CALCRIM No. 2306. Possession of Controlled Substance with Intent to Commit Sexual Assault (Health & Saf. Code, §§ 11350.5, 11377.5)

Judicial Council of California Criminal Jury Instructions (2022 edition)

Download PDF
Bg621
2306.Possession of Controlled Substance with Intent to Commit
Sexual Assault (Health & Saf. Code, §§ 11350.5, 11377.5)
The defendant is charged [in Count ] with possession of
<insert type of controlled substance from sections
11056(c)(11), (g), 11054(e)(3); or 11057(d)(13) of the Health and Safety
Code>, a controlled substance, with intent to commit
<insert description of alleged target crime or crimes from sections 243.4,
261, 286, 287, or 289 of the Penal Code>, [in violation of Health and
Safety Code section[s] (11350.5[,]/ [and/or] 11377.5)].
To prove that the defendant is guilty of this crime, the People must
prove that:
1. The defendant possessed a controlled substance;
2. The defendant knew of its presence;
3. The defendant knew of the substance’s nature or character as a
controlled substance;
4. When the defendant possessed the controlled substance, (he/she)
intended to use it to commit <insert description of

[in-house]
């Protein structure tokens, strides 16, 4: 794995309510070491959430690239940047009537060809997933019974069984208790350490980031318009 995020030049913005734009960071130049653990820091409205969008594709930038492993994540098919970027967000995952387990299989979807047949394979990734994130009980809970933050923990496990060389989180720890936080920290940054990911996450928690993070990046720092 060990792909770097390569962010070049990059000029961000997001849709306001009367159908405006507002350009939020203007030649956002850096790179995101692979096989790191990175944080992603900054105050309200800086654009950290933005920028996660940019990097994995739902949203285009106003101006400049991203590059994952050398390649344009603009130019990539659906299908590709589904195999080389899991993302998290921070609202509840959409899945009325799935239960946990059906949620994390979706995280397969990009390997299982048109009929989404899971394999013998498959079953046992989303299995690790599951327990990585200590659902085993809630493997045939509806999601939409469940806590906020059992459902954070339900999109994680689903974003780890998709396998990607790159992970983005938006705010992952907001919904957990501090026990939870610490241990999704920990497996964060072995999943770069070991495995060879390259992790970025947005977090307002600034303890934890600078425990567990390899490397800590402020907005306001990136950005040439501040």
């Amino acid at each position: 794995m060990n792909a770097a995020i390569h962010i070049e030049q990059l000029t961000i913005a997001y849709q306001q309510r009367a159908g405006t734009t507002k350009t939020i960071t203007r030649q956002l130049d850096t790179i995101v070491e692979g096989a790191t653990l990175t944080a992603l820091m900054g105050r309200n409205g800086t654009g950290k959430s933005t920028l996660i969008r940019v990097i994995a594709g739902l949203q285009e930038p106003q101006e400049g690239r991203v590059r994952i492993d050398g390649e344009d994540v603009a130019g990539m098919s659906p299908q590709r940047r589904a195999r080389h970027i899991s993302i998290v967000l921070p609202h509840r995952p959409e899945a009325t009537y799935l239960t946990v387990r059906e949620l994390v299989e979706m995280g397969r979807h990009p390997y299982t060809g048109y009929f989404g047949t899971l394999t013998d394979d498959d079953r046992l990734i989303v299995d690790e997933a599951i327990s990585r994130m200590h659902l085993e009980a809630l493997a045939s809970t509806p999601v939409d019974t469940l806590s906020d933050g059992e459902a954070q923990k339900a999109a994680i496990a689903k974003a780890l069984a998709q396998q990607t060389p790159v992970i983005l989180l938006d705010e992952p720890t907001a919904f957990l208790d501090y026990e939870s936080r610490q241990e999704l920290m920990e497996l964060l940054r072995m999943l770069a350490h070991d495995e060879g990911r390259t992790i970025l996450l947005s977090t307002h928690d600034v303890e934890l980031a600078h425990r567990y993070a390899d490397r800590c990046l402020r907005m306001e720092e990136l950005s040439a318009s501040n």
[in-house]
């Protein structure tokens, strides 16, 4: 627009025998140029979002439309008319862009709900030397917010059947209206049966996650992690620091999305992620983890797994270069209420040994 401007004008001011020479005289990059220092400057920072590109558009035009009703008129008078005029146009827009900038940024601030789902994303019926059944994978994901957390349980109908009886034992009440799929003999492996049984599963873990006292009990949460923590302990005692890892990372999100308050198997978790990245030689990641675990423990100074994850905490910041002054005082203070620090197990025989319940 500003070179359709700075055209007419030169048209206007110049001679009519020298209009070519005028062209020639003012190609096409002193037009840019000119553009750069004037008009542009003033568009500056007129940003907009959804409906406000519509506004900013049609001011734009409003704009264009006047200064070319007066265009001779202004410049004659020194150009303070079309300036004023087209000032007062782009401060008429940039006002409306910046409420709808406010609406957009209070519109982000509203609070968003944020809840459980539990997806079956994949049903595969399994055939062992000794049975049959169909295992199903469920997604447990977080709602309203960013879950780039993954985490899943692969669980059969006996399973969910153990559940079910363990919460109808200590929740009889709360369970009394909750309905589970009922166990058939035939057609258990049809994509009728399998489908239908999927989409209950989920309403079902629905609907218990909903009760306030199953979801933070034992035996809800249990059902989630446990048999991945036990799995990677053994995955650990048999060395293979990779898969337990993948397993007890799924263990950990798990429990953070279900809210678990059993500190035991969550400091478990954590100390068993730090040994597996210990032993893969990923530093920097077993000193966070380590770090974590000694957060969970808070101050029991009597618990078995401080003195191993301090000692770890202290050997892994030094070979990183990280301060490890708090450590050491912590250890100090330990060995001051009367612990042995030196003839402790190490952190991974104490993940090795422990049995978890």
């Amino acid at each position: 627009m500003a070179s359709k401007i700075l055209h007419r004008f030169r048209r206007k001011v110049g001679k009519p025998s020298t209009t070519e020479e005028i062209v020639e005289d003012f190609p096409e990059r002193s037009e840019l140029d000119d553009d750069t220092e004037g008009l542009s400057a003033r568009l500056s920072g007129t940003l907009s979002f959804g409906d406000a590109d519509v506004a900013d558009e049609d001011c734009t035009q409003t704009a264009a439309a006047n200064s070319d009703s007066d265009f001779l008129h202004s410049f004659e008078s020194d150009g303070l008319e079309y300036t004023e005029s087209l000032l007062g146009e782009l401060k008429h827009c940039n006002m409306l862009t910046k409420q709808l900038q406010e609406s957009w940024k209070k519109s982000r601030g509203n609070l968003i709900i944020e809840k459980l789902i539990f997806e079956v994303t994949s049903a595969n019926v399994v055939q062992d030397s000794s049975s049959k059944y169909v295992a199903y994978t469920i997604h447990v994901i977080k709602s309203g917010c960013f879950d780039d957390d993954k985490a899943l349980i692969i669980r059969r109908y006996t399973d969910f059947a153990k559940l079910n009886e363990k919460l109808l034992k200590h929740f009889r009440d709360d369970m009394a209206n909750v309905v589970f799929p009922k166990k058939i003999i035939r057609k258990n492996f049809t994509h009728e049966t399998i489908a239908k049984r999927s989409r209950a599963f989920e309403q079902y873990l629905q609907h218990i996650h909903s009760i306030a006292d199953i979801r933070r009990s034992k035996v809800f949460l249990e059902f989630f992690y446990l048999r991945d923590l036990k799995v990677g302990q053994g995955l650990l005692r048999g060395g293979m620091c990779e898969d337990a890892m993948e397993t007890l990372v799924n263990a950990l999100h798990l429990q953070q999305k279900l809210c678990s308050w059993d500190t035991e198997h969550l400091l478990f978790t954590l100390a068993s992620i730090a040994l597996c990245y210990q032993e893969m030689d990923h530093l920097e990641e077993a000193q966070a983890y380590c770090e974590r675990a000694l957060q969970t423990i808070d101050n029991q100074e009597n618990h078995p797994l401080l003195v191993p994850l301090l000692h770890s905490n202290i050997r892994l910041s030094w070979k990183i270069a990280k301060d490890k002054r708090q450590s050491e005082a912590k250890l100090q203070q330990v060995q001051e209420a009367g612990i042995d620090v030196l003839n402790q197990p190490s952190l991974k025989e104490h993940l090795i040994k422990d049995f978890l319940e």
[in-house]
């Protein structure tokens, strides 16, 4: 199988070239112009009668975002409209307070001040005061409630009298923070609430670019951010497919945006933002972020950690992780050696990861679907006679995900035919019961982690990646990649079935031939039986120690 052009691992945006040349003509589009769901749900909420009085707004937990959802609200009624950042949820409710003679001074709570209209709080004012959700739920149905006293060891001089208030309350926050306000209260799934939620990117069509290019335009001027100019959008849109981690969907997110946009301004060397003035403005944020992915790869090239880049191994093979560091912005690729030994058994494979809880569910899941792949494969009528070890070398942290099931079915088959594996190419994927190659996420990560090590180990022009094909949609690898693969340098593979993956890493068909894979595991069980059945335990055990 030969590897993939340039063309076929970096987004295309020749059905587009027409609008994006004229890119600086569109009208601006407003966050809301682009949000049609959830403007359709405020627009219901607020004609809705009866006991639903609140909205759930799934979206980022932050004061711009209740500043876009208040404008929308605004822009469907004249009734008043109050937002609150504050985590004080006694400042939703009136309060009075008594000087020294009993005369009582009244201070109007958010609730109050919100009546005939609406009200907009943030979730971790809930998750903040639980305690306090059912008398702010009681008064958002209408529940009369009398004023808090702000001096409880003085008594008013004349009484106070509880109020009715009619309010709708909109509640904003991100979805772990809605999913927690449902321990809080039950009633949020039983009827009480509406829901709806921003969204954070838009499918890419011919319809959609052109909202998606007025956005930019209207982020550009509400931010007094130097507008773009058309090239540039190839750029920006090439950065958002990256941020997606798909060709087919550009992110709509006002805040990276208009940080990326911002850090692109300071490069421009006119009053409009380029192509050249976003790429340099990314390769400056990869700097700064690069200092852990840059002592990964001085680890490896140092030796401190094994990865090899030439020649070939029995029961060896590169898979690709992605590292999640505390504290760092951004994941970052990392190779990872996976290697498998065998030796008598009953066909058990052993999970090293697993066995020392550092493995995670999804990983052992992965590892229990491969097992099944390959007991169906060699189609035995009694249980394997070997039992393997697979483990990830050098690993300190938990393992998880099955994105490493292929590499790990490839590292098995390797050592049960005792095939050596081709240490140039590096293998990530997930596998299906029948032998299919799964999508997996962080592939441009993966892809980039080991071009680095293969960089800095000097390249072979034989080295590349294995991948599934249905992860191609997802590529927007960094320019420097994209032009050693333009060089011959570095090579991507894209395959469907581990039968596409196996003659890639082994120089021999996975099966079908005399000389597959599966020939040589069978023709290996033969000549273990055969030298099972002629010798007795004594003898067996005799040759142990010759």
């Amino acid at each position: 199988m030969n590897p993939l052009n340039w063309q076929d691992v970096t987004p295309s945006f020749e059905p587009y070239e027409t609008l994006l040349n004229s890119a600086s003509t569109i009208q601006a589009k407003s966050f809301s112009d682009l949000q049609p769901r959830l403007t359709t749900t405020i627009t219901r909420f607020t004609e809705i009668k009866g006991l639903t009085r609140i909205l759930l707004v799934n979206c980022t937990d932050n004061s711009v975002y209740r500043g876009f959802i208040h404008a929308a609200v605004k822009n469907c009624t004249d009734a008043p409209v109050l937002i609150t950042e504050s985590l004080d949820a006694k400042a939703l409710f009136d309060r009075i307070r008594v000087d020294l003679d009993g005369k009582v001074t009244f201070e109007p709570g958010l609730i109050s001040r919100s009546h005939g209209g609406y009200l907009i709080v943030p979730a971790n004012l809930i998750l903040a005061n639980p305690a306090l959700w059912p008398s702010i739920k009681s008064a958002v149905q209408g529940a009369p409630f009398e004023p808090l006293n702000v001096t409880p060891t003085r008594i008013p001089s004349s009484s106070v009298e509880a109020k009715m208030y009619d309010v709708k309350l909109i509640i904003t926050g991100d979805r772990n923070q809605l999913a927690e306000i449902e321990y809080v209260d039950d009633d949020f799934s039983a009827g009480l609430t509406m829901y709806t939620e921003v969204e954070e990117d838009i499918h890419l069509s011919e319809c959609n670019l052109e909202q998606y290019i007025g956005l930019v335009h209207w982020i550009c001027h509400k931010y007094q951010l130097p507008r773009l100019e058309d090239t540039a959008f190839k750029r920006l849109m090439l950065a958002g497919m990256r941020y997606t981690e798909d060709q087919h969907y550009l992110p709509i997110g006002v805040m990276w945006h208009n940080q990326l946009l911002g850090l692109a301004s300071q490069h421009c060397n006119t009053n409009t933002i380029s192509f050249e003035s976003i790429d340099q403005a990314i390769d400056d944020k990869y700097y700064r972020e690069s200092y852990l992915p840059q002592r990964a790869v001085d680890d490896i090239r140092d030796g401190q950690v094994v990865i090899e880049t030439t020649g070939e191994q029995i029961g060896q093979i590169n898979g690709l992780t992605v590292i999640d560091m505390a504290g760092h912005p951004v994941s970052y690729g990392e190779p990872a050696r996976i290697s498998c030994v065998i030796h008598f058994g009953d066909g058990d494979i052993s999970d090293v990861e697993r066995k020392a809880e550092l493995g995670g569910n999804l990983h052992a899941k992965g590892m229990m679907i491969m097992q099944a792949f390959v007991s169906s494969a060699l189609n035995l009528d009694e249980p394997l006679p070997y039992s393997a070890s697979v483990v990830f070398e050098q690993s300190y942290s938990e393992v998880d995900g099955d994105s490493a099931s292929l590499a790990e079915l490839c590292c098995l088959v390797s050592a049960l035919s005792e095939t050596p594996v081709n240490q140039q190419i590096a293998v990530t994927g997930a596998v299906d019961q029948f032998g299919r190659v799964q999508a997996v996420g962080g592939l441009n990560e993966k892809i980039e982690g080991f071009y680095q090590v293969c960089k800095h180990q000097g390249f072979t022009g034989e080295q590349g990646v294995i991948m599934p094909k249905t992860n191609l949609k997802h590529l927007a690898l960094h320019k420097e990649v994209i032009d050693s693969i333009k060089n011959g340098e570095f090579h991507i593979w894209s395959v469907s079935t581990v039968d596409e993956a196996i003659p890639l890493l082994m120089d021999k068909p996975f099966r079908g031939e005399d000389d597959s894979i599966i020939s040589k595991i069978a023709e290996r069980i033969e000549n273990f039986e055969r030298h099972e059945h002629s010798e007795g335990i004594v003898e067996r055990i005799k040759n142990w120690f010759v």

alleged target crime or crimes from sections 243.4, 261, 286, 287, or
289 of the Penal Code>;
5. The controlled substance was <insert type of
controlled substance>;
6. The controlled substance was in a usable amount.
[A usable amount is a quantity that is enough to be used by someone as
a controlled substance. Useless traces [or debris] are not usable amounts.
On the other hand, a usable amount does not have to be enough, in
either amount or strength, to affect the user.]
[The People do not need to prove that the defendant knew which specific
controlled substance (he/she) possessed.]
[Two or more people may possess something at the same time.]
[A person does not have to actually hold or touch something to possess
it. It is enough if the person has (control over it/ [or] the right to control
it), either personally or through another person.]
New September 2017; Revised March 2022
247
Copyright Judicial Council of California
Bg622
BENCH NOTES
Instructional Duty
The court has a sua sponte duty to give an instruction defining the elements of the
crime.
The court must also give the appropriate instructions on the target sexual offense or
offenses in element 4.
AUTHORITY
Elements. Health & Saf. Code, §§ 11350.5, 11377.5.
Prohibited Controlled Substances. Health & Saf. Code, §§ 11054(e)(3),
11056(c)(11) or (g); 11057(d)(13).
Constructive vs. Actual Possession. People v. Barnes (1997) 57 Cal.App.4th
552, 556 [67 Cal.Rptr.2d 162].
Knowledge. People v. Horn (1960) 187 Cal.App.2d 68, 74-75 [9 Cal.Rptr.
578].
Usable Amount. People v. Rubacalba (1993) 6 Cal.4th 62, 65-67 [23
Cal.Rptr.2d 628, 859 P.2d 708]; People v. Piper (1971) 19 Cal.App.3d 248, 250
[96 Cal.Rptr. 643].
SECONDARY SOURCES
2 Witkin & Epstein, California Criminal Law (4th ed. 2012) Crimes Against Public
Peace and Welfare, §§ 105, 106.
2 Witkin & Epstein, California Criminal Law (4th ed. 2012) Sex Offenses and
Crimes Against Decency, §§ 1-69.
2307-2314. Reserved for Future Use
CALCRIM No. 2306 CONTROLLED SUBSTANCES
248
Copyright Judicial Council of California

© Judicial Council of California.